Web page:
The late twentieth century witnessed the same triumph of finance capital. The new technologies were meant to service the economy that was being established, and the corresponding sector of business thus entered readily into an alliance with the ruling group, embracing its ideology. In their turn, the new technologies became attractive to finance capital. In the high-tech sector, rapid growth combined with small investments created the ideal preconditions for a speculative boom. The growth of stock market quotations (the US NASDAQ index) in practice amounted to a redistribution of wealth between the “traditional” and “new” sectors of the economy. Industrial capital found this situation acceptable so long as the economy as a whole, and corporate profits along with it, continued to expand. The industrial capitalists made up for their losses by shifting their production to countries with cheap labour power, and by intensifying exploitation. In the process, however, the entire model of consumer society that had grown up since the second world war came under threat.

In the epoch of classical capitalism the main consumers were the upper and middle classes, including the urban and rural petty bourgeoisie. The proletariat was the main producer, but its labour power had to be as cheap as possible in order to ensure that cheap products were supplied to the market. Workers were worth little to the capitalists in the role of consumers.

With the advent of “Fordism” and the Keynesian model of capitalism, everything changed. Henry Ford declared that his workers themselves would have to buy his cars. The new rules of the game meant that on the scale of the economy as a whole, high wages were to the advantage of entrepreneurs. It was another matter entirely that whoever went down this road first lost in terms of competitiveness. State regulation was therefore needed to ensure that the whole capitalist class made concessions to all the workers simultaneously. Compensating for the drawbacks of this model was the possibility of using cheap raw materials and of exporting products to markets in the Third World.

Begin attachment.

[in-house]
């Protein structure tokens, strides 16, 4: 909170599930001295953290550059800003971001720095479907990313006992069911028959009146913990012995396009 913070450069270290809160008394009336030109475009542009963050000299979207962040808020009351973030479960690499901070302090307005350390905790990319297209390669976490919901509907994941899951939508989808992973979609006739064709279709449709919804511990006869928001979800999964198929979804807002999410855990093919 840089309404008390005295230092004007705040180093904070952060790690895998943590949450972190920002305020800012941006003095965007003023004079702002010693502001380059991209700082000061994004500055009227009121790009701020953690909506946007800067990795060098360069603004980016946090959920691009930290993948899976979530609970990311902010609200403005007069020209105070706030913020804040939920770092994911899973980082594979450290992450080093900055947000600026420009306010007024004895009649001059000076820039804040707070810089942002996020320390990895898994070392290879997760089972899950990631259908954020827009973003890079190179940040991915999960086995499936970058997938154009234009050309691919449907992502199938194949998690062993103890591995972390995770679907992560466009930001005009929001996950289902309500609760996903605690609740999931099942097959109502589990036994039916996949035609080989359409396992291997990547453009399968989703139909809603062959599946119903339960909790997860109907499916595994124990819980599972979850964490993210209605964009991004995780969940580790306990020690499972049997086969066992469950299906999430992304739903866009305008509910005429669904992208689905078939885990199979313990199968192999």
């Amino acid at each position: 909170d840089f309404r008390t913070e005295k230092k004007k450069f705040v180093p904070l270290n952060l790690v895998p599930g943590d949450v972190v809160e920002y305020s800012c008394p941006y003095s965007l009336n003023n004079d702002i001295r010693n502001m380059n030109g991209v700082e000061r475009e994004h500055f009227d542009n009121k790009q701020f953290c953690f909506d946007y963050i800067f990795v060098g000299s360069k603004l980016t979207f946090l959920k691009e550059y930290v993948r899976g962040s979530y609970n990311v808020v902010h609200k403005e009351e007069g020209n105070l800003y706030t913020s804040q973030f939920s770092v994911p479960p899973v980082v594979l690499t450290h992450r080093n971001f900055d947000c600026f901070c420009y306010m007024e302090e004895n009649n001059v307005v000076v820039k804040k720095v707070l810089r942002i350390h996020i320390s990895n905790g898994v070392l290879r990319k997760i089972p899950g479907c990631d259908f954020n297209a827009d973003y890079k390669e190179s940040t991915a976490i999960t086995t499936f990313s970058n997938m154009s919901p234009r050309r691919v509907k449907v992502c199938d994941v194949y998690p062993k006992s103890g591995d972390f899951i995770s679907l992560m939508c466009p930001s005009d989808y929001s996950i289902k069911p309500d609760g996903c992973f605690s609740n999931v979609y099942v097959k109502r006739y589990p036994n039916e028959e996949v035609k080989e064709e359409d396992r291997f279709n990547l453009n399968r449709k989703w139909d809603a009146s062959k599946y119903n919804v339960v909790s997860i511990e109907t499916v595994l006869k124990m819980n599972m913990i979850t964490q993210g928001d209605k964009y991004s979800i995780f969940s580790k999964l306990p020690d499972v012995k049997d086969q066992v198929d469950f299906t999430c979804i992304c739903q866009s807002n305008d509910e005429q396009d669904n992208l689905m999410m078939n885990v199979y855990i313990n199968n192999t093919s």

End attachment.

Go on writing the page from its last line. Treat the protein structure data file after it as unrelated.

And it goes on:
The new model not only required a massive shift of industry to poorer countries, but by condemning workers in the West to take part in a “race to the bottom”, placed consumer society under threat. The gap between consumption and industrial production on a world scale has brought us back to the model of classical capitalism. The new equilibrium can be sustained only while the middle layers remain relatively numerous and the growth of their incomes ensures that consumer demand is pumped steadily through the market mechanisms. Inevitably, however, consumer society and the middle class will gradually be eroded. The less stable the position of the working population as a whole, the more vulnerable will be the white-collar layers and the labour aristocracy. For a certain time, this trend may be countered by two factors: the growth of new technologies, creating well-paid jobs in a few “fashionable” sectors, and increases in the debts owed by the middle layers, who can no longer permit themselves their accustomed standard of living, but cannot renounce it either.

The sectors of high technology and finance fostered the rise of new middle layers so long as they themselves were expanding. Nevertheless, the potential for growth in these sectors is very limited. These limitations, moreover, are not of a technological character. The high-tech sector expanded due to demand for its products from the rapidly growing commercial-financial sector. This sector, however, is not the sole—and in essence, not the ideal—source of demand for the high-tech sphere; in the 1960s and 1970s, for example, the main customer for this sector was the state. The present alliance is thus tactical and conjunctural.

The crisis of desynchronisation

The rate at which information can be transmitted has risen dramatically, but this does not mean that the processes this information is supposed to describe have accelerated at the same rate. Furthermore, the mechanisms through which decisions are taken, and the speed with which the decision-making process operates, did not change rapidly during the 1990s. In a certain sense, the abundance of information which has become available thanks to the new technologies has even created new problems. If information is forever being transmitted faster and in greater volumes, while changes in the area of production are not occurring as quickly, the widening gap is filling up with pseudo-information, with “noise”.

Technical devices that were originally created to make management easier have themselves become a source of problems. In March 2001 the Financial Times published a survey showing that company managers were swamped with work. “The average US office worker is spending almost half a day digesting and sending messages by telephone or e-mail”, the newspaper noted. Far worse is the fact that a significant part of this work is quite pointless: “Sixty per cent of the white-collar workers surveyed felt overwhelmed by the amount of information they receive each day”. As a result, they are observed to be suffering from “information fatigue syndrome” and “attention deficits”, as a result of which genuinely valuable messages are lost in the mass of secondary and unnecessary ones.1 Ultimately, the quality of management declines.